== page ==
They emerged from the depths Tuesday morning, still boozy in disbelief at they had witnessed the night before. Salesmen, school teachers, truck drivers, dock workers, you name it, all of them struggling to sober up while rejoining their daily existence after experiencing that chilling reality to rival ice water being splashed in the face.
Their team, their escape from a hum-drum life, their outlet to fantasy and fun, to hopes and dreams that reside beyond 9-to-5, Monday-through-Friday, had imploded right before their eyes on national TV. Actually, the sight may have been worse, more like a vessel slowly, but surely sinking into the sea while all hands on deck stood there, sporting looks of daze and confusion, and made no attempts to save themselves.
Welcome to Philadelphia, home of the Eagles and arguably the NFL’s most dedicated and disappointed fans. Much of the aforementioned has become far too common around these parts the past few years as the squad seems to step further away from the promised land with each passing season, if not each passing week anymore, under head coach Andy Reid.
Perhaps the most scary thing for Eagles fans, though, shouldn’t be that, but the fact that owner Jeffrey Lurie somehow can’t seem to find the trigger, and then pull on it with all his might to release what has become so much dead, lifeless weight with his once almost-golden standard franchise.
That Reid wasn’t dismissed following Monday night’s debacle in New Orleans should be a red flag to anyone who thinks Lurie will follow through on his “better do better than 8-8” mandate before the season. Jeff has laid down the law before and then changed it on the fly to make sure he never had to part ways with Reid.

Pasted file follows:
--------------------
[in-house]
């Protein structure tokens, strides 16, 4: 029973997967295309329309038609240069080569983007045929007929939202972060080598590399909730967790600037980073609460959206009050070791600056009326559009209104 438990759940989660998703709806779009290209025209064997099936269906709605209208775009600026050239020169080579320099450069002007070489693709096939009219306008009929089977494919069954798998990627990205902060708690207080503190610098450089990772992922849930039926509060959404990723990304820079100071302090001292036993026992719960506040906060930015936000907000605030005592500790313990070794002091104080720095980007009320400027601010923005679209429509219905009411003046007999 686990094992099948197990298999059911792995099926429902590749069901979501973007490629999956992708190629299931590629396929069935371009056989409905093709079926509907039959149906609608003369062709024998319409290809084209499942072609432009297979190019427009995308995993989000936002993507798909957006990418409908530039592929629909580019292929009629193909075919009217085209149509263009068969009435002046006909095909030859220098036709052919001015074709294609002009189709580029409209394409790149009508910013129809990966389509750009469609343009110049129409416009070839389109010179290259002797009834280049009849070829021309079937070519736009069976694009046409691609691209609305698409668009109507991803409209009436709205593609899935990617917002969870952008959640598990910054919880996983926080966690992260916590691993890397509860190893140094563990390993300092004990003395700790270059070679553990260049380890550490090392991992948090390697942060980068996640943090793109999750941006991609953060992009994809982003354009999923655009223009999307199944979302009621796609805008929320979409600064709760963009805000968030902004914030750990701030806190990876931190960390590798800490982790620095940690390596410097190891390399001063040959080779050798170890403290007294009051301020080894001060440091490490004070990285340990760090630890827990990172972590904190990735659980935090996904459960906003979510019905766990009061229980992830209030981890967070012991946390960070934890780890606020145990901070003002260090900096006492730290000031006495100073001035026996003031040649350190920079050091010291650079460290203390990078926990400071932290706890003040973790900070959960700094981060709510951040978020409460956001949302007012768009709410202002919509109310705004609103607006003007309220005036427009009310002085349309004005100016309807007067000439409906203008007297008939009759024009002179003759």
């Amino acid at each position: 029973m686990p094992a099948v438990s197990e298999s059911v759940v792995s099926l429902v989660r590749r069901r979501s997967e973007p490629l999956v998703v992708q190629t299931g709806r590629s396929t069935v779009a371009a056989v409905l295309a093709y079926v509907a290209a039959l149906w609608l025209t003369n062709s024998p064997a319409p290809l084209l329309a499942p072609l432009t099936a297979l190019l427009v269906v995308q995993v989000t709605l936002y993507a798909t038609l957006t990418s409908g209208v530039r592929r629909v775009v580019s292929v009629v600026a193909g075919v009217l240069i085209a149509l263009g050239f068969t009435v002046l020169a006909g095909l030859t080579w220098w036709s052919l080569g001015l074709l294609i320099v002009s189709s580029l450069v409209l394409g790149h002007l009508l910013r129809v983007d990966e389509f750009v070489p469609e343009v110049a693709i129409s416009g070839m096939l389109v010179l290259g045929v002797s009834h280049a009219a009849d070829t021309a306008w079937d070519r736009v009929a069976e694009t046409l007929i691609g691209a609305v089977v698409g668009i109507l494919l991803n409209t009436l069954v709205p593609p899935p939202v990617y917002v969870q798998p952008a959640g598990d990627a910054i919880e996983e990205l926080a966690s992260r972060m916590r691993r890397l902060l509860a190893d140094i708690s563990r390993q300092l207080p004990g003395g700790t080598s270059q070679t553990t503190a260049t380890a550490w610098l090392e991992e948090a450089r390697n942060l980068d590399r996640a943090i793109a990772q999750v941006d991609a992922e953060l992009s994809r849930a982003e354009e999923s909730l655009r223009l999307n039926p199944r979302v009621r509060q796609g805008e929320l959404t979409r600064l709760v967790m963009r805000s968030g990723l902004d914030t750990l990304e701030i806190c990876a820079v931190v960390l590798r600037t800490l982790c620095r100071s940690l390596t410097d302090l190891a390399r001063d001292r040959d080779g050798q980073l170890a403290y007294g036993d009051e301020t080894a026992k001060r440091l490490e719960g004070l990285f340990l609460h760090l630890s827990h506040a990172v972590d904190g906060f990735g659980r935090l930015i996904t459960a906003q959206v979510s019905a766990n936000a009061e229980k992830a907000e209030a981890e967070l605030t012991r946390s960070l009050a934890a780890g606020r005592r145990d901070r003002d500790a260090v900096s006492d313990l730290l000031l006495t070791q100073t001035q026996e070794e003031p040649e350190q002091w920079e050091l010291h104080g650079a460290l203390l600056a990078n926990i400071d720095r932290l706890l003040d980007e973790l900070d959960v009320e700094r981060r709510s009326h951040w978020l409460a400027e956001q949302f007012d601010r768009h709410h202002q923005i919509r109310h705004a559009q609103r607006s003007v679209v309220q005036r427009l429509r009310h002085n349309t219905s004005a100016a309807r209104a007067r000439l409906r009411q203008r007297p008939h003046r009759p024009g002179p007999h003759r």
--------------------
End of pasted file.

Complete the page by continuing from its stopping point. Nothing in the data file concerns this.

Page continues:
He’s comfortable with Big Red. He likes him. He admires him. They’re “family.” They’ve been through a lot together, even just this year with the owner losing his wife to divorce and the coach his son to drugs.
But personal problems is no reason to commit professional suicide, and Lurie, right now, is doing just that by sticking with his guy. Sure, he’s never going to be hurting for cash, not with the investment the Eagles have turned out to be.
They are, however, teetering on becoming irrelevant. They are hard to watch. They are disorganized, disheveled and definitely not improving under Reid’s current rein. They are, frankly, boring – which is the death knell for any athletic outfit in the business of making money.
Losing may not be a desired result, but it can be an accepted one if a team plays well, if it entertains to some degree. But the Birds are just sheer drudgery right now. There is no redeeming quality to what they do, no matter how much spin-doctoring or denial-closet work anyone who bleeds midnight green might choose to do.
This is a classic case of a ship having already sailed. There is no rhyme or reason to let things play out with Reid, or many of his players. Protocol be damned; it doesn’t apply when a corpse has replaced what should be a living, breathing entity of athletic competition.
The coach needs to be gone now. So do so many from a team filled with specialists who are not so special at their specialty. Cornerback Nmamdi Asomugha, the big free-agent pick-up prior to the 2011 season – he’s supposed to be great in press coverage. Don’t you have to be kinda put-together and strong to succeed in that? No offense to Asomugha’s Kramer from Seinfeld-like wiry, and perhaps even spry, stature, but he ain’t exactly striking fear in anyone who lines up across from him.
Defensive end/self-indulged drama queen Jason Babin? The door on the way out couldn’t hit fast enough for such limited, one-dimensional player who has failed miserably at even providing that dimension. The right thing to do would be to show as much disinterest in him as he shows in the game of football.
Tight end Brent Celek? It’s doubtful one player has ever sold his quarterback down the river more with not only bad hands at bad times, but by displaying an amazing knack for volleying passes into defenders’ hands. His overrated act has received far too many positive reviews by those caught up with flashes of athletic skill and his “one of us” attitude fueled by a ridiculous, “hahaha, that’s so cool” Captain Morgan pose following a TD a couple years ago.
The list, really, at this point almost seems endless – of things that need to be done, and people who need to be gone from the organization.
Unless Lurie gets the nerve to pull the trigger, though, nothing is going to happen. The very real possibility that may never change should be positively frightening to Eagles fans.
Enjoy the ice water.